December 2004: “Asked about his confidence in the secretary’s leadership, McCain recalled fielding a similar question a couple weeks ago. ‘I said no. My answer is still no. No confidence,’ McCain said.” (Beth DeFalco, “AP Interview: McCain Says He Has ‘No Confidence’ In Defense Secretary Rumsfeld,” The Associated Press, 12/13/04)

December 2004: “I have strenuously argued for larger troop numbers in Iraq, including the right kind of troops – linguists, special forces, civil affairs, etc. … There are very strong differences of opinion between myself and Secretary Rumsfeld on that issue.” (Beth DeFalco, “McCain says He Has ‘No Confidence’ In Secretary Of Defense,” The Associated Press, 12/13/04)


June 2005: “I think we need – I think we need more troops there … because we’re not staying once we attack and clear. We’ve got stay and expand.” (MSNBC’s “Hardball,” 6/28/05)

· June 2005: “I’ve thought for a long, long time, since the very beginning, that we needed more troops, and one of the reasons why we’ve experienced many of the difficulties we have is we didn’t have enough boots on the ground, and we still do.” (CNN’s “American Morning,” 6/29/05)

August 2005: “We not only don’t need to withdraw, we need more troops there.” (Fox News’ “Fox News Sunday,” 8/14/05)

· August 2005: TIME’s MIKE DUFFY: “Do you think we need more troops?” SEN. MCCAIN: “I’ve always said that … I think we need more and I think they need to stay longer. The problem is, is that we didn’t expand the size of the Army and the Marine Corps and we put enormous strains on the Guard and Reserves and on active duty personnel. We need to expand the Army and expand the Marine Corps, and have more troops over there for as long as is necessary. The irony here is that we could have had less troops here now if we had had more troops when they were needed where, in the view of literally every military person I talked to in Iraq, right after the victory.” (CBS’ “Face The Nation,” 8/28/05)

· August 2005: “Well, I don’t have confidence [in Rumsfeld], but it’s up the president. The important thing is that he has the president’s confidence, and that’s the important thing. … Have I disagreed with the secretary of defense? Yes. But my job is not to have an open confrontation with the secretary of defense. My job is to try to work with him as long as he enjoys the confidence of the president to try and get this job completed. It doesn’t help if I get into some kind of fight with him.” (Fox News’ “News Sunday,” 8/14/05)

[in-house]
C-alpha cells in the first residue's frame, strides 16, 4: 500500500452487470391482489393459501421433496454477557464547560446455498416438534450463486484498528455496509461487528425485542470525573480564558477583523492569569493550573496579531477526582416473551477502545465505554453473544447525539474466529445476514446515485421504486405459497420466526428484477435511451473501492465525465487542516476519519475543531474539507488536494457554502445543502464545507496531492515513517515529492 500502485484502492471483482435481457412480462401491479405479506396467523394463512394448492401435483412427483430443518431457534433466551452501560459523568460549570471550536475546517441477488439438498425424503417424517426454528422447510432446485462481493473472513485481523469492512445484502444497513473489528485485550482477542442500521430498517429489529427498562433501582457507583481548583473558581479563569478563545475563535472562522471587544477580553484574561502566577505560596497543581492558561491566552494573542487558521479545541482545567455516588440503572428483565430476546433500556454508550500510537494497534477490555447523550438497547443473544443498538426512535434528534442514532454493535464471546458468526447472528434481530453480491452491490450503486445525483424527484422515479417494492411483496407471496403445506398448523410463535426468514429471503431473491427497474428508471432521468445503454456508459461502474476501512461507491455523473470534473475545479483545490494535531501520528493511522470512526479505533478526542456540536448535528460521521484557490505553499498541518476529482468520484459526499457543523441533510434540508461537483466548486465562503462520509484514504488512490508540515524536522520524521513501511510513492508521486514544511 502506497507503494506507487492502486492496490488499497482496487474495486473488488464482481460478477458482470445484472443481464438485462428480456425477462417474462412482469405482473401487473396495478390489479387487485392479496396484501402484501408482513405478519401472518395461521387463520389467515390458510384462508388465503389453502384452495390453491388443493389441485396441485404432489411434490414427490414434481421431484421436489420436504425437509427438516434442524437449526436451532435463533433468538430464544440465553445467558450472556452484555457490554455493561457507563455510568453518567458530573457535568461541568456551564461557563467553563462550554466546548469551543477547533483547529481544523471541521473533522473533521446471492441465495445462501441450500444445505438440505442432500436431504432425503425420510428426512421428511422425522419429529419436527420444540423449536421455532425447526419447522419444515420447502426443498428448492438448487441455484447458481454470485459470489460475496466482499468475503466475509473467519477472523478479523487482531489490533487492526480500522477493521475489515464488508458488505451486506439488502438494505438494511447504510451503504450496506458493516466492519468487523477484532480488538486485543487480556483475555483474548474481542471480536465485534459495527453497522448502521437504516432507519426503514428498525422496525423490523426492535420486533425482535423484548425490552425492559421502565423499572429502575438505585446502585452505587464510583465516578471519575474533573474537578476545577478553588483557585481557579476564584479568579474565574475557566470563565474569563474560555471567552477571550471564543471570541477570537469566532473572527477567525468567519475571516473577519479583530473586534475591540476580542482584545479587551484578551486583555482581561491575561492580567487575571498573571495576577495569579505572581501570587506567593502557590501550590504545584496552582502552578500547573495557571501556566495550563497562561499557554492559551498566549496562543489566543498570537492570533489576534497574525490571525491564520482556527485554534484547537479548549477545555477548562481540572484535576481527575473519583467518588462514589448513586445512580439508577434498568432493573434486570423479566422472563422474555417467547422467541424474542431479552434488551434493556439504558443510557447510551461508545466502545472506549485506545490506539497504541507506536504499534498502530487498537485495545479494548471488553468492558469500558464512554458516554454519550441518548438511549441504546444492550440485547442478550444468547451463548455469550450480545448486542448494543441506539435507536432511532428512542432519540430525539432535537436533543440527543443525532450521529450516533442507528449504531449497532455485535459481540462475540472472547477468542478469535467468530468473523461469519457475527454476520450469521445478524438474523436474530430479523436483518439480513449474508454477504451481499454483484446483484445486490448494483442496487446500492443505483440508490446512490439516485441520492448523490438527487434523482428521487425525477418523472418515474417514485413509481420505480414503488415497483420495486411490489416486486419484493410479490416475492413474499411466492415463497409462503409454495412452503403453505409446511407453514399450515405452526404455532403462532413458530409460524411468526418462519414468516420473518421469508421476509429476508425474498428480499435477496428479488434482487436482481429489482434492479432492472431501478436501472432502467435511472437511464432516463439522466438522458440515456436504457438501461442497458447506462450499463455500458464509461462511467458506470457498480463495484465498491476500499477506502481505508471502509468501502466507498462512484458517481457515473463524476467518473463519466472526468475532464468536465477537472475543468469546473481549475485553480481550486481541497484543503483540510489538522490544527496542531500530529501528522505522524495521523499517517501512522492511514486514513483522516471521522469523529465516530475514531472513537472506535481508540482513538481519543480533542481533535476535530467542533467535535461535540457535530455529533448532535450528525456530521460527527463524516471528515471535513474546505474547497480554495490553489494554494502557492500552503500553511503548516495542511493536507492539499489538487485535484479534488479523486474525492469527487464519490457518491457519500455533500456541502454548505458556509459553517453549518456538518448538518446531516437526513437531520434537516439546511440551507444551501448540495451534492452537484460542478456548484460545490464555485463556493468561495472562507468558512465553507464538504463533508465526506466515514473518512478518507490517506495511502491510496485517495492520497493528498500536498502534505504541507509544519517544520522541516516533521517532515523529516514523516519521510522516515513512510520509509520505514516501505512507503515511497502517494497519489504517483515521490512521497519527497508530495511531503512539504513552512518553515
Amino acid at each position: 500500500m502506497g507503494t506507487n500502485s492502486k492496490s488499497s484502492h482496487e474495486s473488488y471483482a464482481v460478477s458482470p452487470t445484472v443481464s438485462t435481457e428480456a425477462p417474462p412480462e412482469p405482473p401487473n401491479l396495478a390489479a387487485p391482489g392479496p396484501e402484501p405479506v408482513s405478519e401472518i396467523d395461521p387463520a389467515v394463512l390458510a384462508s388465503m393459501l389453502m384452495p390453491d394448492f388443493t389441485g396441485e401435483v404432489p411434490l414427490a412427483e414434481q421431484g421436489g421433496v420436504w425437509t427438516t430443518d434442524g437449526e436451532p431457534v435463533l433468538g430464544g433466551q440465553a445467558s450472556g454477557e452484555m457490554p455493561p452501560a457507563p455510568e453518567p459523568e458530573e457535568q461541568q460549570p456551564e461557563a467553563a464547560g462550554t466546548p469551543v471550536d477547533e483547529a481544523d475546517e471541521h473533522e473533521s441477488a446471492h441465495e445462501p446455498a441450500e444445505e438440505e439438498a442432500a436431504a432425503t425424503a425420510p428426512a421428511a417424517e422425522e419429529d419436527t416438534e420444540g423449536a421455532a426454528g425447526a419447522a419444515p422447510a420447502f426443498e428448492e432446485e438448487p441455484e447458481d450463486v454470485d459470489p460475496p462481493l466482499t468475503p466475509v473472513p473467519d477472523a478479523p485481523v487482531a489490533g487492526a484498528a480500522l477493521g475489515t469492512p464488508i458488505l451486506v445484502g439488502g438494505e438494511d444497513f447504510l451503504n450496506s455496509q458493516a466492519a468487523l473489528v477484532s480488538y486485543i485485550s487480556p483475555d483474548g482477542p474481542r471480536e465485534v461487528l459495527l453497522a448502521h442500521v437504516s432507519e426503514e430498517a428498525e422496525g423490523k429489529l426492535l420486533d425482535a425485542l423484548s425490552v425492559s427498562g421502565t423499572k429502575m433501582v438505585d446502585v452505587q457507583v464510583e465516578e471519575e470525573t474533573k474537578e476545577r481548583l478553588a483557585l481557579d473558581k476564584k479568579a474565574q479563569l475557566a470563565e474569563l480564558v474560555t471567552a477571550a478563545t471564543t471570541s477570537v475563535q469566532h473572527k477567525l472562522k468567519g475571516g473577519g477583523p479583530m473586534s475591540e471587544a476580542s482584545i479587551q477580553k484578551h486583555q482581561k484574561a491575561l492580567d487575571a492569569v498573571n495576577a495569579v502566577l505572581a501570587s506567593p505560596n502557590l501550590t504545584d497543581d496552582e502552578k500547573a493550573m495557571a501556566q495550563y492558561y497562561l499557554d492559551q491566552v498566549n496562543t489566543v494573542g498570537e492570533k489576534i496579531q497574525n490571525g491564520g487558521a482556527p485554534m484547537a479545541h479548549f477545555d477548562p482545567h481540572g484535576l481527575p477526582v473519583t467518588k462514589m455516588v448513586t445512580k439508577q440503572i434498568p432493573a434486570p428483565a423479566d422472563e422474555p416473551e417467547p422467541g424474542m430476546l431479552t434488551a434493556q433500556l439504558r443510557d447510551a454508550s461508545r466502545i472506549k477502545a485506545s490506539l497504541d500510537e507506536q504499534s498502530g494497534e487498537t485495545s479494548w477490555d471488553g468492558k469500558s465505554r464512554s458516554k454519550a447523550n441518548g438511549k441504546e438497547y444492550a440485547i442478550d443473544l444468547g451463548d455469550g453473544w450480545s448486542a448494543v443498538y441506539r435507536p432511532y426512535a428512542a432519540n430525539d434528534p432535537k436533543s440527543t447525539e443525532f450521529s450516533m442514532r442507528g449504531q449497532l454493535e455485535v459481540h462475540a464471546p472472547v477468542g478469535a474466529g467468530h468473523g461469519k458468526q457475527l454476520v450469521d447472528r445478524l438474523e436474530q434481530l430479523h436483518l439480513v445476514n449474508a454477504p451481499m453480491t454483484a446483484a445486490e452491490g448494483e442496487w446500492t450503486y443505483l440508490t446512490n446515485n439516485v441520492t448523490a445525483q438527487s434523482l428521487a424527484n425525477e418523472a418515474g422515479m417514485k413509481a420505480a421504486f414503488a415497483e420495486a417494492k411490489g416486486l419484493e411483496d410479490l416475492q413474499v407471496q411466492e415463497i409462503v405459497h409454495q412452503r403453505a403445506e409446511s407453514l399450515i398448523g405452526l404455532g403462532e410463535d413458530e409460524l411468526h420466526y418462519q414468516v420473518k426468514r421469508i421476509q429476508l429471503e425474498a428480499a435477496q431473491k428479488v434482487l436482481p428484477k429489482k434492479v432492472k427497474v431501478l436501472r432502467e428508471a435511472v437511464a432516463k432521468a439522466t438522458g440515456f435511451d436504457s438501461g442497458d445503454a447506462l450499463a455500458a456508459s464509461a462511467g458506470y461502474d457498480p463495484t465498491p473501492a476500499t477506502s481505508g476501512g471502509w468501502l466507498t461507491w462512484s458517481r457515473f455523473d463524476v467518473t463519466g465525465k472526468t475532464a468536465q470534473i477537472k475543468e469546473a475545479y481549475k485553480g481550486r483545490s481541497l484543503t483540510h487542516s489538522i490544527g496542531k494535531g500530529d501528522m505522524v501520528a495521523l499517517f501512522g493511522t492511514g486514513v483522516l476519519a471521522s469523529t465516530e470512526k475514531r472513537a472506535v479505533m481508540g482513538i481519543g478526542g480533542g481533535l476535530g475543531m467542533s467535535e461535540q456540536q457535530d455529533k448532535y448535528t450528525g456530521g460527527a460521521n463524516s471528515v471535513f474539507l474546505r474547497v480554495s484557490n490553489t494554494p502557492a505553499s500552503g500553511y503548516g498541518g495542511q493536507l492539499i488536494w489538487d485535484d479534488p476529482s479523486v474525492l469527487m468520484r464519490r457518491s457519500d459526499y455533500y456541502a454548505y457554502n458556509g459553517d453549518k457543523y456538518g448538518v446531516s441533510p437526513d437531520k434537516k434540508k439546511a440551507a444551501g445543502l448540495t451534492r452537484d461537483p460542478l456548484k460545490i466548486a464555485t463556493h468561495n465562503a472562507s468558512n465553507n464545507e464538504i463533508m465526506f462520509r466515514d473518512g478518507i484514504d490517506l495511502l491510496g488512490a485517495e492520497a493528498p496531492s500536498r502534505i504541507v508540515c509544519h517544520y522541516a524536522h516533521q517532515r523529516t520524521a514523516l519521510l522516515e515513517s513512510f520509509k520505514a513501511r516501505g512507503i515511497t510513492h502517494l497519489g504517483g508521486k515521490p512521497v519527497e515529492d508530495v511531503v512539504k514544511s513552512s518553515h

September 2005: “I have always said we need more troops. I believed it then. I believe it now.” (NPR’s “Morning Edition,” 9/20/05)

October 2005: “[W]hen I say that I don’t have confidence in [Rumsfeld], I can’t look people in the eye and say that I do [have confidence in him], because so many mistakes were made that – that cost us so much in American blood and treasure.” (PBS’ “Charlie Rose,” 10/31/05)

November 2005: “Securing ever-increasing parts of Iraq and preventing the emergence of new terrorist safe havens will require more troops and money. It will take time, probably years, and mean more American casualties. Those are terrible prices to pay. But with the stakes so high, I believe we must choose the strategy with the best chance of success.” (Sen. John McCain, Remarks To American Enterprise Institute, Washington, DC, 11/10/05)

· November 2005: “To enhance our chances of success with this strategy and enable our forces to hold as much territory as possible, we need more troops. For this reason, I believe that current ideas to effect a partial drawdown during 2006 are exactly wrong. … Instead of drawing down, we should be ramping up, with more civil-military soldiers, translators and counterinsurgency operations teams.” (Sen. John McCain, Remarks To American Enterprise Institute, Washington, DC, 11/10/05)

December 2005: “I’ve wanted to send troops. I still think we should have more troops there.” (NBC’s “Meet The Press, 12/4/05)

December 2005: “When the first insurgents – or when the looting started, Secretary Rumsfeld said, ‘Stuff happens.’ And then when the insurgency started, he said there was a few dead-enders. The reason why I mention that, there was a gross misunderestimation of the challenge we faced in the post-conflict aspect of Iraq.” (NPR’s “Fresh Air,” 12/6/05)